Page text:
The Ancient Secrets of Computer Vision 3 by Joseph Redmon — Condensed

Image Basics: Storage, Color Spaces, and Manipulation

Following what we learned about human vision, we’re now going to transfer some of that knowledge to computer vision (exciting right?!).

Very quickly, to quickly explain/recap this series, Joseph Redmon released a set of 20 lectures on computer vision in September 2018. As he’s an expert in the field, I wrote a lot of notes while going through his lectures. I am tidying my notes for my own future reference but am posting them on Medium also, to hopefully be useful for others.

What is an image?

To start moving on from human vision, let’s start with the very fundamental question: “What is an image?”

Our eyes project light onto our retinas flipped through a single point where the focal length is the distance to the “virtual” image. Essentially, it’s a projection of the 3D world onto a 2D plane.

Lets continue this idea and imagine the retina as a 2D grid of RGB color sensors upon which an image is projected.

We also know that we have red, blue, and green cones in our eyes to detect different amounts of these three colors (which combine to every visible color). Therefore, the grid needs an RGB filter with twice as many green filters as the others, as we respond to green the most (we judge brightness using our green sensors).

The filter we use is called a Bayer Pattern Filter and goes over the sensors to only allow certain light to reach certain sensors:

As you can see above, only red light gets through the red filter, green through the green filter and blue through the blue filter. Layering this onto our 2D grid of sensors, we get a pattern like this:

You can see there are twice as many green filters as the other two, and they’re arranged over the sensors to create a matrix of light in which each value represents a sensor reading that’s commonly called a pixel value.

These values are of course bounded below at 0 but also bounded above as the sensors in our eyes get saturated. This upper bound is usually 255 so that each pixel can fit into a byte and still represent more colors than humans can even distinguish between (around 1 million). The higher the value, the higher the amount of light that hit that pixel.

To identify one pixel in this matrix you can use row, column (r, c) (like in mathematics) or x, y coordinates, which tends to be used in computer vision. Both of these notations consider the upper-left pixel the origin (0, 0), and which one you use doesn’t really matter as long as you’re consistent. This is very useful to know however if you’re reading StackOverflow, etc…

So this is how a camera captures an image in a human (influenced) manner, but how is this matrix then stored for our uses?

Storing an Image: 3D Tensors with RGB Channels

If we take the above matrix and split it into three grids, each representing an RGB channel, we have a matrix of values of each color at each pixel. The red matrix, for example, is full of values representing how much red hit each sensor.

If we extend the coordinate system to (x, y, c), where c represents the color channel, our color image is now represented by a 3D tensor.

In the RGB color space, “c” can be 0, 1, or 2, where 0 is red, 1 is green, and 2 is the blue matrix. Let’s visualize this to avoid confusion:

Once this tensor is filled with values, these channels can be combined to recreate images, as discussed in my human vision article.

To extend this into a usual image size: 1920 x 1080 x 3 is 1920px wide, 1080px tall, and has 3 channels.

To actually store this in memory, however, we store it as a 1D vector (120, 127, 56, …). This is almost always row major but MATLAB has to be different and use column major mapping (oh, the pain from my math undergrad days).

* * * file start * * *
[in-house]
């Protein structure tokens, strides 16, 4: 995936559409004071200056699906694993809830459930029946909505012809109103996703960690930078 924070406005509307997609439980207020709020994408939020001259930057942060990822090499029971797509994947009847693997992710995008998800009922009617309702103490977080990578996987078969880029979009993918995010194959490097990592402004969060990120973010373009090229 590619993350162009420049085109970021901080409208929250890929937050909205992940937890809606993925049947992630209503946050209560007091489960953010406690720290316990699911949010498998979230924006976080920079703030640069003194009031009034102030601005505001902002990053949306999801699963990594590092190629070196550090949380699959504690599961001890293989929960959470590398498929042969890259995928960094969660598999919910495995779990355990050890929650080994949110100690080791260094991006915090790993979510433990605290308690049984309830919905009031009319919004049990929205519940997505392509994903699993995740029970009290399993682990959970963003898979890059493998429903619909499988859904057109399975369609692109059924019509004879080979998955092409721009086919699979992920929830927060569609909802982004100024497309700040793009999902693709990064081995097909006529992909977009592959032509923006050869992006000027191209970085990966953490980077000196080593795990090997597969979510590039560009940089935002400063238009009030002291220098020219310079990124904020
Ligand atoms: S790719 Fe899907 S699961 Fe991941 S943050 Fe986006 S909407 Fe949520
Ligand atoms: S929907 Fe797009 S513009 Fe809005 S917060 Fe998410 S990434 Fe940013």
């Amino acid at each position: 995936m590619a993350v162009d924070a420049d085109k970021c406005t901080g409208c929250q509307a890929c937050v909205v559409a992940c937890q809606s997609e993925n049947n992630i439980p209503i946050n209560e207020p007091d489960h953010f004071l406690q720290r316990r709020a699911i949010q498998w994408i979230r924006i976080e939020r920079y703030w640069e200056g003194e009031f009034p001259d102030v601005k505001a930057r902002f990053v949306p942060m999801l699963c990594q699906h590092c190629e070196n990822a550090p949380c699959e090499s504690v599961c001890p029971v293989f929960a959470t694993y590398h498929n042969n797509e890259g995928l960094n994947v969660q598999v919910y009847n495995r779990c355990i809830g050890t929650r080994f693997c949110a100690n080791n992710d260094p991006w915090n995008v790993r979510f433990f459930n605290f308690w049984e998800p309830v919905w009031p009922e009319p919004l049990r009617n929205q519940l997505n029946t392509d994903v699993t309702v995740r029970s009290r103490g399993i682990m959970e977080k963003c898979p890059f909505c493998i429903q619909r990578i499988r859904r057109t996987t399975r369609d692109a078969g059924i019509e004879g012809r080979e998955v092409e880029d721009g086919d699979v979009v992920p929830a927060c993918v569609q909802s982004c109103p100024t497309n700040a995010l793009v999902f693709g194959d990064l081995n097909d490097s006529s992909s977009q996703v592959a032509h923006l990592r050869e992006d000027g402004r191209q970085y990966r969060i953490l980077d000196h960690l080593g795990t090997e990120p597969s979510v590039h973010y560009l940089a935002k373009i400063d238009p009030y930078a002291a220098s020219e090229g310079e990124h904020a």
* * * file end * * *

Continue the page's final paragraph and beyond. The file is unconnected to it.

Row major is often called HW (height width) and column major is WH (width height). Basically, the right most letter is the “closest together”, which I realize isn’t immediately intuitive, so here’s one of Joseph Redmon’s slides followed by a simple example I’ve constructed:

So, row major is HW and blue in the above slide. Column major is therefore WH and red. Given the following 3×3 grid, let’s explain this “closer together” remark.

If you travel the width (rightmost letter in HW) the values in the vector are close together, e.g. going along the top row in bold (1, 2, 3, 4, 5, 6, 7, 8, 9).

If you travel the height however, the values are further apart and you jump along the vector. e.g. going down the first column in bold (1, 2, 3, 4, 5, 6, 7, 8, 9).


If you travel the height (right most letter in WH) the values in the vector are close together e.g. going down the first column in bold (1, 4, 7, 2, 5, 8, 3, 6, 9).

If you travel the width however, the values are further apart and you jump along the vector. e.g. going along the first row in bold (1, 4, 7, 2, 5, 8, 3, 6, 9).

Now let’s add channels…You sometimes see HWC in which the channels are interleaved:

Again, with these three letter acronyms, as you travel along the rightmost letter, you’ll jump shorter distances through the output vector. This extends so that as you travel through the leftmost letter, you jump much further through the vector.

You can see in the HWC example above that you pop along the vector to get the next channel value, but you’d have to jump a huge distance to find the first value in the second row of the red channel.

We’ll use the CHW the most, which basically stacks each channel on top of each other, and then is row major (all red row major, then all green, and then all blue).

CHW is what most libraries use, hence why we’ll use it throughout these articles.

Are we done now? Can we represent an image in a 1D vector? Yes, but only for RGB images. So what about other color spaces?

Storing an Image: Other Color Spaces

To make image manipulation easier, we commonly convert images from the RGB color space to HSV or Hue, Saturation, Value.

In RGB, the color is tied with its luminescence, whereas in HSV they’re separated, which allows us to manipulate an image in a much more straightforward manner. We’ll cover some examples of this later.

This conversion is very difficult to explain in text, but the diagram below illustrates it well:

This RGB cube (in figure 10) is tilted and squashed so that all the colors are on the same plane. The black point is then expanded to create the base of the HSV cylinder shown in figure 10.

Every image in the HSV color space is still represented by a 3D tensor with three channels. The difference is that the channels are no longer red, green, and blue (RGB) but instead hue, saturation, and value (HSV).